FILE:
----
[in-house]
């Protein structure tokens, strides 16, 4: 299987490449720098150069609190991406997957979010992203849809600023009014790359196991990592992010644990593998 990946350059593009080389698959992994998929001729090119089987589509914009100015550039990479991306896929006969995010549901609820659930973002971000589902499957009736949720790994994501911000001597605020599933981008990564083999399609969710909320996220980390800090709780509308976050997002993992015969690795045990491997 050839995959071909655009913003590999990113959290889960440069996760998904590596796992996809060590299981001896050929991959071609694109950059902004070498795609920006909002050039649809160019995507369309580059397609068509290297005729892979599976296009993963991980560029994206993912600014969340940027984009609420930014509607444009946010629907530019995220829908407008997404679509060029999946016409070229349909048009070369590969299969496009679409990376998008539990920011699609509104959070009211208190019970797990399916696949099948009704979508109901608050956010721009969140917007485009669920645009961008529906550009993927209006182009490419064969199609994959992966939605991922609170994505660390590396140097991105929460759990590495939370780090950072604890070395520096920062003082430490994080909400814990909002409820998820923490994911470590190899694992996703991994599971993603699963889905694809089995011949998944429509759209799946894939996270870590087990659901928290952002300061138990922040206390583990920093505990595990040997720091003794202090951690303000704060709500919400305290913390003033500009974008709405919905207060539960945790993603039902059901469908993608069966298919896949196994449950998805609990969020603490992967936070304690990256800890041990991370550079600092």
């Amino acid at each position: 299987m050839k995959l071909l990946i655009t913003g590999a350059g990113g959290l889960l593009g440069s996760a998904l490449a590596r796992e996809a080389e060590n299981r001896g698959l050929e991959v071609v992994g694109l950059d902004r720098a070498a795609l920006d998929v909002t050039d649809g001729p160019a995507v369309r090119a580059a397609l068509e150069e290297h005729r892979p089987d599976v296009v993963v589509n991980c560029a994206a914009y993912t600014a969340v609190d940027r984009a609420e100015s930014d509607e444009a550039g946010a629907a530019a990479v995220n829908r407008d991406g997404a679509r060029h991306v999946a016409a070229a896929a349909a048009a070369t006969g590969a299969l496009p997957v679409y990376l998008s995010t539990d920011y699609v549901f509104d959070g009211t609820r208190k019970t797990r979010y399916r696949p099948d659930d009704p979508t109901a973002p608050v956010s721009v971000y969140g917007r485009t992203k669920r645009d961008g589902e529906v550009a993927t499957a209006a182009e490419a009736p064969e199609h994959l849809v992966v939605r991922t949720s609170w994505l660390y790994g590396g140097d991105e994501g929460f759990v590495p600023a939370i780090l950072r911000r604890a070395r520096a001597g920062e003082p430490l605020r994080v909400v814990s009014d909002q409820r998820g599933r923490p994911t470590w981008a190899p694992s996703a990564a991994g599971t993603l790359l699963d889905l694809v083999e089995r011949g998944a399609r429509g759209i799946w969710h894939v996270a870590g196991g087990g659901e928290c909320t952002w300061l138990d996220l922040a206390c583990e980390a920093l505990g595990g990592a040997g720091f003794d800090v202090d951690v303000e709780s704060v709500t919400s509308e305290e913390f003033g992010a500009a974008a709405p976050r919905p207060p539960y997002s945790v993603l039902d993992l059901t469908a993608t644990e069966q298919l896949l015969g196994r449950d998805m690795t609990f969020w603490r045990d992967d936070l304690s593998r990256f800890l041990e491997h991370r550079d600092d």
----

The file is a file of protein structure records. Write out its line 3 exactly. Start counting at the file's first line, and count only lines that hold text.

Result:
């Amino acid at each position: 299987m050839k995959l071909l990946i655009t913003g590999a350059g990113g959290l889960l593009g440069s996760a998904l490449a590596r796992e996809a080389e060590n299981r001896g698959l050929e991959v071609v992994g694109l950059d902004r720098a070498a795609l920006d998929v909002t050039d649809g001729p160019a995507v369309r090119a580059a397609l068509e150069e290297h005729r892979p089987d599976v296009v993963v589509n991980c560029a994206a914009y993912t600014a969340v609190d940027r984009a609420e100015s930014d509607e444009a550039g946010a629907a530019a990479v995220n829908r407008d991406g997404a679509r060029h991306v999946a016409a070229a896929a349909a048009a070369t006969g590969a299969l496009p997957v679409y990376l998008s995010t539990d920011y699609v549901f509104d959070g009211t609820r208190k019970t797990r979010y399916r696949p099948d659930d009704p979508t109901a973002p608050v956010s721009v971000y969140g917007r485009t992203k669920r645009d961008g589902e529906v550009a993927t499957a209006a182009e490419a009736p064969e199609h994959l849809v992966v939605r991922t949720s609170w994505l660390y790994g590396g140097d991105e994501g929460f759990v590495p600023a939370i780090l950072r911000r604890a070395r520096a001597g920062e003082p430490l605020r994080v909400v814990s009014d909002q409820r998820g599933r923490p994911t470590w981008a190899p694992s996703a990564a991994g599971t993603l790359l699963d889905l694809v083999e089995r011949g998944a399609r429509g759209i799946w969710h894939v996270a870590g196991g087990g659901e928290c909320t952002w300061l138990d996220l922040a206390c583990e980390a920093l505990g595990g990592a040997g720091f003794d800090v202090d951690v303000e709780s704060v709500t919400s509308e305290e913390f003033g992010a500009a974008a709405p976050r919905p207060p539960y997002s945790v993603l039902d993992l059901t469908a993608t644990e069966q298919l896949l015969g196994r449950d998805m690795t609990f969020w603490r045990d992967d936070l304690s593998r990256f800890l041990e491997h991370r550079d600092d």